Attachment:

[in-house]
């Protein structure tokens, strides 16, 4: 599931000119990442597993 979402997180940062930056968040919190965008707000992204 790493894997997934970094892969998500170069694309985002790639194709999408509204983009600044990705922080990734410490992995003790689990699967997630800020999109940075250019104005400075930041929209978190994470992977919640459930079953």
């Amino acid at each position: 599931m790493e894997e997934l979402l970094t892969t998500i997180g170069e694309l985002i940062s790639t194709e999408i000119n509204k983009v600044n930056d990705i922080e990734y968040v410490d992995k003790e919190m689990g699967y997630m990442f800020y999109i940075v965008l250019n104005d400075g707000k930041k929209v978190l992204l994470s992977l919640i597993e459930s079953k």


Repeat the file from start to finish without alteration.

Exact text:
[in-house]
């Protein structure tokens, strides 16, 4: 599931000119990442597993 979402997180940062930056968040919190965008707000992204 790493894997997934970094892969998500170069694309985002790639194709999408509204983009600044990705922080990734410490992995003790689990699967997630800020999109940075250019104005400075930041929209978190994470992977919640459930079953």
């Amino acid at each position: 599931m790493e894997e997934l979402l970094t892969t998500i997180g170069e694309l985002i940062s790639t194709e999408i000119n509204k983009v600044n930056d990705i922080e990734y968040v410490d992995k003790e919190m689990g699967y997630m990442f800020y999109i940075v965008l250019n104005d400075g707000k930041k929209v978190l992204l994470s992977l919640i597993e459930s079953k």